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Hualin International Journal of Buddhist Studies 3.1 (2020): 1–46; https://dx.doi.org/10.15239/hijbs.03.01.01
(This article belongs to the Special Issue Manuscript Studies and Xuanzang Studies)
An Investigation of the Relationship between Prince Shōtoku’s Shōmangyō-gisho and Two Dunhuang Buddhist Manuscripts: A Debate over Originality and Canonical Value
Texas Christian University
Abstract: This article examines the relationship between Nai 93 and Tama 24—two manuscript fragments discovered at Dunhuang—and the Shōmangyō-gisho, a Buddhist text written in classical Chinese that scholars traditionally attributed to Japan’s Prince Shōtoku (574–622). This discussion focuses on Fujieda Akira’s discovery that these Dunhuang manuscripts predate and closely resemble the text attributed to Shōtoku.
Fujieda’s research caused heated scholarly debate by questioning the Shōmangyō-gisho’s authorship and value, leading to the production of a substantial body of research in the late 1960s and 1970s seeking to clarify the relationship between the Shōmangyō-gisho and the Dunhuang manuscripts. Specialists in Shōtoku Studies saw these efforts as crucial because assertions of the Shōmangyō-gisho’s originality are central to its perceived value. One can view this research as part of the broader search for the ‘true record’, a goal that informed much of the scholarship on the Shōmangyō-gisho and two other Buddhist commentaries attributed to the prince. After discussing Fujieda’s work, the article examines how those who accept Shōtoku’s authorship of the Shōmangyō-gisho tried to respond to Fujieda’s key findings, focusing on how they address the Dunhuang discoveries in modern translations and critical editions of the text attributed to the prince. It concludes by offering an alternative angle of critical vision on the relationship between these texts that differs in key ways from this received body of scholarship.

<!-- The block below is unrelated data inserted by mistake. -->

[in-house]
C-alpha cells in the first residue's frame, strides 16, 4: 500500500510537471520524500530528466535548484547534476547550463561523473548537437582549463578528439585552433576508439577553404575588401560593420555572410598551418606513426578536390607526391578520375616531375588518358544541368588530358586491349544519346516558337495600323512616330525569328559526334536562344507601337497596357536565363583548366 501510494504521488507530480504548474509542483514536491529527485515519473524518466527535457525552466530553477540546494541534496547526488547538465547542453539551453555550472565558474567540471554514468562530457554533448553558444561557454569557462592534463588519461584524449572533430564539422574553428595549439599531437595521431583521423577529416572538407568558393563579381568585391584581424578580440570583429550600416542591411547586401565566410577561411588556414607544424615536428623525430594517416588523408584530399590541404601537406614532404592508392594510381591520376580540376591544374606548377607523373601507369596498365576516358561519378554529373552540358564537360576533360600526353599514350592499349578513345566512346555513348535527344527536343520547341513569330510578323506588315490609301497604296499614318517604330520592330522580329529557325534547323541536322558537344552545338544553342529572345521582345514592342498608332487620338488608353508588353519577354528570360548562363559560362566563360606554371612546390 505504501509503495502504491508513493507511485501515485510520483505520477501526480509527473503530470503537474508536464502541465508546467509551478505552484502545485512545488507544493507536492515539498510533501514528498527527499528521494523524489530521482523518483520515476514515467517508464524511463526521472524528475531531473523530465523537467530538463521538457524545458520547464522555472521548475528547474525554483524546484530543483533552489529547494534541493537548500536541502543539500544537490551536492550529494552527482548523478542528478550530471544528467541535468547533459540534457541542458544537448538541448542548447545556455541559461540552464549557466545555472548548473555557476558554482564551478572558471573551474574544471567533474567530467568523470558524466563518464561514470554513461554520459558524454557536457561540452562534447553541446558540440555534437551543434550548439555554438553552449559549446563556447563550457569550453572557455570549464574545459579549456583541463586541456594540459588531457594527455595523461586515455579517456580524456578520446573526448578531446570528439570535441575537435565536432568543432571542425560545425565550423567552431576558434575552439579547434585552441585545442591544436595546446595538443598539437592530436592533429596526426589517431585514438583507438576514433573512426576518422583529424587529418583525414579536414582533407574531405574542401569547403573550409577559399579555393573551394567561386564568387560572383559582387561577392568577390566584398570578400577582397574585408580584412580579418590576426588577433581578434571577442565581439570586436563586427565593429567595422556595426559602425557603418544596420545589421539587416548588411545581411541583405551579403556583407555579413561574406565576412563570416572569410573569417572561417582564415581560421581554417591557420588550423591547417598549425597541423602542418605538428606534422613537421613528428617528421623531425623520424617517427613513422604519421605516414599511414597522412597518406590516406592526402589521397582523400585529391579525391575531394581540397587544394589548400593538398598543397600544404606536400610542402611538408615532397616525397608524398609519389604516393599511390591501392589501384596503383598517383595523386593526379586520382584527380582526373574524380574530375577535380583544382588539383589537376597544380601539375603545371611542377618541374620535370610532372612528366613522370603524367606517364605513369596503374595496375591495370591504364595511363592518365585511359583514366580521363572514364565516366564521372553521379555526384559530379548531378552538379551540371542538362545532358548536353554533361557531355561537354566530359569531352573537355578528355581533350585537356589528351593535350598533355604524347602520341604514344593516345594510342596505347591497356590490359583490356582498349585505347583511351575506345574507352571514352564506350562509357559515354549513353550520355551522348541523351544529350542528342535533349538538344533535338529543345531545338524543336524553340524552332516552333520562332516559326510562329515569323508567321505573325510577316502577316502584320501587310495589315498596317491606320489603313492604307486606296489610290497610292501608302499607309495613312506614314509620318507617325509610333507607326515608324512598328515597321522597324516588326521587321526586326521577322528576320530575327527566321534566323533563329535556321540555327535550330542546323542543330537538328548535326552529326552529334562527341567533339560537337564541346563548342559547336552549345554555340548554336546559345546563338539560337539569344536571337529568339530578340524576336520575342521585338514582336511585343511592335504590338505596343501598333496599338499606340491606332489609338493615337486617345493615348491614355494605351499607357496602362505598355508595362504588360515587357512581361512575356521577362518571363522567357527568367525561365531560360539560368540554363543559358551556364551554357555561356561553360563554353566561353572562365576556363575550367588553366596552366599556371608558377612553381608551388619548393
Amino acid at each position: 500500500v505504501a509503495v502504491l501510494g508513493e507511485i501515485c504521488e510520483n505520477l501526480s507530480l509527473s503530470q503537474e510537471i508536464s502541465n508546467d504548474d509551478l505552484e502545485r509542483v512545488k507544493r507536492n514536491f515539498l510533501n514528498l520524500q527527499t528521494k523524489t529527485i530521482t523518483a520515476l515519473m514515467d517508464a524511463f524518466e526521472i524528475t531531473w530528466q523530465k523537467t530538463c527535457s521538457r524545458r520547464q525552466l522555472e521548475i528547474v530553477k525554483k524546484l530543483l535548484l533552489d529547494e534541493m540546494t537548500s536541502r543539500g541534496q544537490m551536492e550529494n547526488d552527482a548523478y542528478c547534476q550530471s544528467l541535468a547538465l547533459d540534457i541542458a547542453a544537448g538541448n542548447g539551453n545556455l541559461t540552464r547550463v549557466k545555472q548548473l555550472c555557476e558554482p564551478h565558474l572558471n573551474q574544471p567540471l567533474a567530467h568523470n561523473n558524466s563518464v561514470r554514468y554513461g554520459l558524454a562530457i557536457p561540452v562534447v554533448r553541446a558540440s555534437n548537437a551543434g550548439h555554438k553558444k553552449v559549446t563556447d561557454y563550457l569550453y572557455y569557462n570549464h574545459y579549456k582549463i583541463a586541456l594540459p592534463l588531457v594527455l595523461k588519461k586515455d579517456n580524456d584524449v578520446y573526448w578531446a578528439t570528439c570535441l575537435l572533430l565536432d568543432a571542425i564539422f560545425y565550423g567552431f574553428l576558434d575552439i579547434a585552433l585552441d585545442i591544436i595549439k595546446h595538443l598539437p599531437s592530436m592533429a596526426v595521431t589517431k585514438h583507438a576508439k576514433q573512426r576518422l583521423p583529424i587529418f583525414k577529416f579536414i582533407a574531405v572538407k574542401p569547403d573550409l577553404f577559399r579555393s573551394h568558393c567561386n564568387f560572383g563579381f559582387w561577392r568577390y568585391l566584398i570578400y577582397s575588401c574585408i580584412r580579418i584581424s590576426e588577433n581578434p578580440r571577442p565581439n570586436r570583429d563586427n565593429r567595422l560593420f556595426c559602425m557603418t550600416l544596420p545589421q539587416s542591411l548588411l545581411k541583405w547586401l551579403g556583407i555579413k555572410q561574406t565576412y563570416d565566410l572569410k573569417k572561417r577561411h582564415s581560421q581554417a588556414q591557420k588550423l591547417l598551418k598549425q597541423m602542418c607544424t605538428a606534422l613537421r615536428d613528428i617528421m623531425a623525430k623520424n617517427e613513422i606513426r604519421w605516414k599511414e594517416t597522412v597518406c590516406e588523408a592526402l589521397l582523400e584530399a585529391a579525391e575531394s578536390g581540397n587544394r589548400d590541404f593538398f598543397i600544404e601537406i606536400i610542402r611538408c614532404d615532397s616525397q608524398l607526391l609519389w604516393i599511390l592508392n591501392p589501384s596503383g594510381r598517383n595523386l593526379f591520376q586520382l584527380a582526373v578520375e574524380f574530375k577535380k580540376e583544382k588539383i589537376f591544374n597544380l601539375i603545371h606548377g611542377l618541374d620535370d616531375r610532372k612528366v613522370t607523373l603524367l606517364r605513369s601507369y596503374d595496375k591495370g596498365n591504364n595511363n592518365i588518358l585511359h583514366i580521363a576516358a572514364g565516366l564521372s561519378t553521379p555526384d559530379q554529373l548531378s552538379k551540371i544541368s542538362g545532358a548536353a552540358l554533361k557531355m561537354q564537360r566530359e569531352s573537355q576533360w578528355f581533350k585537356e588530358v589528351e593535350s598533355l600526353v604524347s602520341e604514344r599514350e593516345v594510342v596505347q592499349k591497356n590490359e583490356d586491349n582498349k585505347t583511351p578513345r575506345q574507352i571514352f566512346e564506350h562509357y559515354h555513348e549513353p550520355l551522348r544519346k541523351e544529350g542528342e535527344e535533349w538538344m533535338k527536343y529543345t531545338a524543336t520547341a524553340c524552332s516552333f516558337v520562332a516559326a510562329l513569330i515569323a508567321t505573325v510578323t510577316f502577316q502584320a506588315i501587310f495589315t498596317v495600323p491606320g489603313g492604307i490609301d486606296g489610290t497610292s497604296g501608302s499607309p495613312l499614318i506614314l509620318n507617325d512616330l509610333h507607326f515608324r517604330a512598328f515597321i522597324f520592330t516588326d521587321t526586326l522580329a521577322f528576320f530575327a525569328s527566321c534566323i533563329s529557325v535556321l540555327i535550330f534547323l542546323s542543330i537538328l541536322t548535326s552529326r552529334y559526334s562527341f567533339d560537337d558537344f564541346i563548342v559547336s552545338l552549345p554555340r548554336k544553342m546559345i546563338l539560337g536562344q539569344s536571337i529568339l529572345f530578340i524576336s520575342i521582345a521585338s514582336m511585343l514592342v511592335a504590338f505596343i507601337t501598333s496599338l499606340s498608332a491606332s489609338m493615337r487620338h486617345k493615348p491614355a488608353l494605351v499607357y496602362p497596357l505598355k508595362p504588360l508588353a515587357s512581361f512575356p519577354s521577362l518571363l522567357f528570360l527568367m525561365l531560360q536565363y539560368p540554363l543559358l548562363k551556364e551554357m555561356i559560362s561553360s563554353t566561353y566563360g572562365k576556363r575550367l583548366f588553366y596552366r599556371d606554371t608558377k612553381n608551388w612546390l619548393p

Keywords: Dunhuang manuscripts, false-composition-hypothesis, Fujieda Akira, Prince Shōtoku, Sangyō-gisho, Shōmangyō-gisho, true-composition-hypothesis
About the Author: Mark Dennis is Professor of East Asian Religions at Texas Christian University in Fort Worth, Texas where he teaches courses in Buddhism, mindfulness, Daoism and Confucianism, religion and violence, and world religious traditions. He also directs the university’s Contemplative Studies program. Mark earned his Ph.D. in Buddhist Studies at the University of Wisconsin in 2006, focusing on early Japanese Buddhism, and has a Ph.D. minor in Japanese literature. He lived in Japan and India for eight years where he studied Buddhism and Hinduism, and has traveled widely in Asia. His first book was a 2011 English translation of the Shōmangyō-gisho, a Buddhist text written in classical Chinese attributed to Japan’s Prince Shōtoku. Mark is co-editor, with Darren J. N. Middleton, of Approaching Silence: New Perspectives on Shusaku Endo’s Classic Novel (Bloomsbury Academic, 2015) and Navigating Deep River: New Perspectives on Shūsaku Endō’s Final Novel (SUNY Press, 2020).
This is an open access article distributed under the Creative Commons Attribution License which permits unrestricted use, distribution, and reproduction in any medium, provided the original work is properly cited.